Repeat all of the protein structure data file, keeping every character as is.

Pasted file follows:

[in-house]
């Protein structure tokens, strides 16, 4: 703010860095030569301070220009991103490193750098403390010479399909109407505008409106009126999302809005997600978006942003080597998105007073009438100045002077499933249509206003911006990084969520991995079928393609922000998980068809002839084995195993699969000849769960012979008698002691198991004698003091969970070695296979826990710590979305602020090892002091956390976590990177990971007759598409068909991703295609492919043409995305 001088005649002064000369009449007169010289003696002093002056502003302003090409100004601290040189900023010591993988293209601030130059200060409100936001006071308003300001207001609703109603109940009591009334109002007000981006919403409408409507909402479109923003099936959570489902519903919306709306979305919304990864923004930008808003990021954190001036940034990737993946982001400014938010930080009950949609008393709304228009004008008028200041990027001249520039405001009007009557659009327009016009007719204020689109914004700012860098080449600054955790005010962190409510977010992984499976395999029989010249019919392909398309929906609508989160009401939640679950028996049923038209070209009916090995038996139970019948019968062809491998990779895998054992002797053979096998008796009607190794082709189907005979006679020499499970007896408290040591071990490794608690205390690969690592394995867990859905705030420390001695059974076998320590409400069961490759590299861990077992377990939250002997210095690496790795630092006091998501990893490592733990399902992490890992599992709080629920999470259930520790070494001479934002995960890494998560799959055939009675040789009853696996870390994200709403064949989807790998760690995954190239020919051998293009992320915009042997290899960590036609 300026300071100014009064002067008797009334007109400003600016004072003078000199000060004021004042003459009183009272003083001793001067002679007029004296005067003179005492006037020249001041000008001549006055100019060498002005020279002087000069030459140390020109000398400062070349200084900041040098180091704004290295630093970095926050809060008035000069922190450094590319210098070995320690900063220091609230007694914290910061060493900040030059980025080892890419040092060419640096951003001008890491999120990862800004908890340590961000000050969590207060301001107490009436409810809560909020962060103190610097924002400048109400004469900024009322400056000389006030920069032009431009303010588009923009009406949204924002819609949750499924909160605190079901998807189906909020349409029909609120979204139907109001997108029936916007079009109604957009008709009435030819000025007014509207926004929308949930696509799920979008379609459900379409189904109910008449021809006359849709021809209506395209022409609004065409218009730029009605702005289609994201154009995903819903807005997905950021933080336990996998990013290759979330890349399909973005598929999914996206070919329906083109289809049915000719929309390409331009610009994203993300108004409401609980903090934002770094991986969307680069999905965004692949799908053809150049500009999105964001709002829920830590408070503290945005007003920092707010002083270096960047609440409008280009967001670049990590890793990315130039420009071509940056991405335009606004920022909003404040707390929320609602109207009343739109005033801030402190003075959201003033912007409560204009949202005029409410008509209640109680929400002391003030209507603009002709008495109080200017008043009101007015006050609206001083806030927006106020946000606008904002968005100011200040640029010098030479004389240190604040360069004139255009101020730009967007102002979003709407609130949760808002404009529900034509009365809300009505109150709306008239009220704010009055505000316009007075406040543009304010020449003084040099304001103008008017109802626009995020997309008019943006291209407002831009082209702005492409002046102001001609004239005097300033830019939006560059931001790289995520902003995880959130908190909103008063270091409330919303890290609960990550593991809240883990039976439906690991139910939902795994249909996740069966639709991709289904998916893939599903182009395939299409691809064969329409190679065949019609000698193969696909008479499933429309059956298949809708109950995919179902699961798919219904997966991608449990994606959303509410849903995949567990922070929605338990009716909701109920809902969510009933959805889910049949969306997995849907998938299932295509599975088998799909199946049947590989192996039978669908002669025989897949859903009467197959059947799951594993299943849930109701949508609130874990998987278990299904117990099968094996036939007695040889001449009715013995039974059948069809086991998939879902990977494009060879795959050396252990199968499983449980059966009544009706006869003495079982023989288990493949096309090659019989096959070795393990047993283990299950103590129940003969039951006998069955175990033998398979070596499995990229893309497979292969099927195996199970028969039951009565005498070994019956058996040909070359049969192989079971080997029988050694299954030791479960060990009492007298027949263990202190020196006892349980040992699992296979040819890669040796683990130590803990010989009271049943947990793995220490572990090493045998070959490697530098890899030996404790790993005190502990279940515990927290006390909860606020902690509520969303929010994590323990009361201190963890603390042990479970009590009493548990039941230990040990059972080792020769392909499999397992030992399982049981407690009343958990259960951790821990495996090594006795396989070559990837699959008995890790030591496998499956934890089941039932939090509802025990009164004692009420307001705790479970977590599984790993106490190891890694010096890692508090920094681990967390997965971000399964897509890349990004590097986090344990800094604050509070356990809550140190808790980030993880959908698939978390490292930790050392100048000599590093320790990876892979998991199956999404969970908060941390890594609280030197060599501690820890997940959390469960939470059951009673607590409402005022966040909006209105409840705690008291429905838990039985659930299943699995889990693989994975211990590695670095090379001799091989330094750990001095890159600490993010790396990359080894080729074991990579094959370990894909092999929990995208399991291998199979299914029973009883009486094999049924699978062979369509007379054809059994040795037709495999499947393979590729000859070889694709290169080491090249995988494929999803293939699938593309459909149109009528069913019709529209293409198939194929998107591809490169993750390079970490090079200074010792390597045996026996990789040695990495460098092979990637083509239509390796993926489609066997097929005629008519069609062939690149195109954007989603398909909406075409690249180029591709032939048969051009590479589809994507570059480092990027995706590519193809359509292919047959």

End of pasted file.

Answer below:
[in-house]
């Protein structure tokens, strides 16, 4: 703010860095030569301070220009991103490193750098403390010479399909109407505008409106009126999302809005997600978006942003080597998105007073009438100045002077499933249509206003911006990084969520991995079928393609922000998980068809002839084995195993699969000849769960012979008698002691198991004698003091969970070695296979826990710590979305602020090892002091956390976590990177990971007759598409068909991703295609492919043409995305 001088005649002064000369009449007169010289003696002093002056502003302003090409100004601290040189900023010591993988293209601030130059200060409100936001006071308003300001207001609703109603109940009591009334109002007000981006919403409408409507909402479109923003099936959570489902519903919306709306979305919304990864923004930008808003990021954190001036940034990737993946982001400014938010930080009950949609008393709304228009004008008028200041990027001249520039405001009007009557659009327009016009007719204020689109914004700012860098080449600054955790005010962190409510977010992984499976395999029989010249019919392909398309929906609508989160009401939640679950028996049923038209070209009916090995038996139970019948019968062809491998990779895998054992002797053979096998008796009607190794082709189907005979006679020499499970007896408290040591071990490794608690205390690969690592394995867990859905705030420390001695059974076998320590409400069961490759590299861990077992377990939250002997210095690496790795630092006091998501990893490592733990399902992490890992599992709080629920999470259930520790070494001479934002995960890494998560799959055939009675040789009853696996870390994200709403064949989807790998760690995954190239020919051998293009992320915009042997290899960590036609 300026300071100014009064002067008797009334007109400003600016004072003078000199000060004021004042003459009183009272003083001793001067002679007029004296005067003179005492006037020249001041000008001549006055100019060498002005020279002087000069030459140390020109000398400062070349200084900041040098180091704004290295630093970095926050809060008035000069922190450094590319210098070995320690900063220091609230007694914290910061060493900040030059980025080892890419040092060419640096951003001008890491999120990862800004908890340590961000000050969590207060301001107490009436409810809560909020962060103190610097924002400048109400004469900024009322400056000389006030920069032009431009303010588009923009009406949204924002819609949750499924909160605190079901998807189906909020349409029909609120979204139907109001997108029936916007079009109604957009008709009435030819000025007014509207926004929308949930696509799920979008379609459900379409189904109910008449021809006359849709021809209506395209022409609004065409218009730029009605702005289609994201154009995903819903807005997905950021933080336990996998990013290759979330890349399909973005598929999914996206070919329906083109289809049915000719929309390409331009610009994203993300108004409401609980903090934002770094991986969307680069999905965004692949799908053809150049500009999105964001709002829920830590408070503290945005007003920092707010002083270096960047609440409008280009967001670049990590890793990315130039420009071509940056991405335009606004920022909003404040707390929320609602109207009343739109005033801030402190003075959201003033912007409560204009949202005029409410008509209640109680929400002391003030209507603009002709008495109080200017008043009101007015006050609206001083806030927006106020946000606008904002968005100011200040640029010098030479004389240190604040360069004139255009101020730009967007102002979003709407609130949760808002404009529900034509009365809300009505109150709306008239009220704010009055505000316009007075406040543009304010020449003084040099304001103008008017109802626009995020997309008019943006291209407002831009082209702005492409002046102001001609004239005097300033830019939006560059931001790289995520902003995880959130908190909103008063270091409330919303890290609960990550593991809240883990039976439906690991139910939902795994249909996740069966639709991709289904998916893939599903182009395939299409691809064969329409190679065949019609000698193969696909008479499933429309059956298949809708109950995919179902699961798919219904997966991608449990994606959303509410849903995949567990922070929605338990009716909701109920809902969510009933959805889910049949969306997995849907998938299932295509599975088998799909199946049947590989192996039978669908002669025989897949859903009467197959059947799951594993299943849930109701949508609130874990998987278990299904117990099968094996036939007695040889001449009715013995039974059948069809086991998939879902990977494009060879795959050396252990199968499983449980059966009544009706006869003495079982023989288990493949096309090659019989096959070795393990047993283990299950103590129940003969039951006998069955175990033998398979070596499995990229893309497979292969099927195996199970028969039951009565005498070994019956058996040909070359049969192989079971080997029988050694299954030791479960060990009492007298027949263990202190020196006892349980040992699992296979040819890669040796683990130590803990010989009271049943947990793995220490572990090493045998070959490697530098890899030996404790790993005190502990279940515990927290006390909860606020902690509520969303929010994590323990009361201190963890603390042990479970009590009493548990039941230990040990059972080792020769392909499999397992030992399982049981407690009343958990259960951790821990495996090594006795396989070559990837699959008995890790030591496998499956934890089941039932939090509802025990009164004692009420307001705790479970977590599984790993106490190891890694010096890692508090920094681990967390997965971000399964897509890349990004590097986090344990800094604050509070356990809550140190808790980030993880959908698939978390490292930790050392100048000599590093320790990876892979998991199956999404969970908060941390890594609280030197060599501690820890997940959390469960939470059951009673607590409402005022966040909006209105409840705690008291429905838990039985659930299943699995889990693989994975211990590695670095090379001799091989330094750990001095890159600490993010790396990359080894080729074991990579094959370990894909092999929990995208399991291998199979299914029973009883009486094999049924699978062979369509007379054809059994040795037709495999499947393979590729000859070889694709290169080491090249995988494929999803293939699938593309459909149109009528069913019709529209293409198939194929998107591809490169993750390079970490090079200074010792390597045996026996990789040695990495460098092979990637083509239509390796993926489609066997097929005629008519069609062939690149195109954007989603398909909406075409690249180029591709032939048969051009590479589809994507570059480092990027995706590519193809359509292919047959």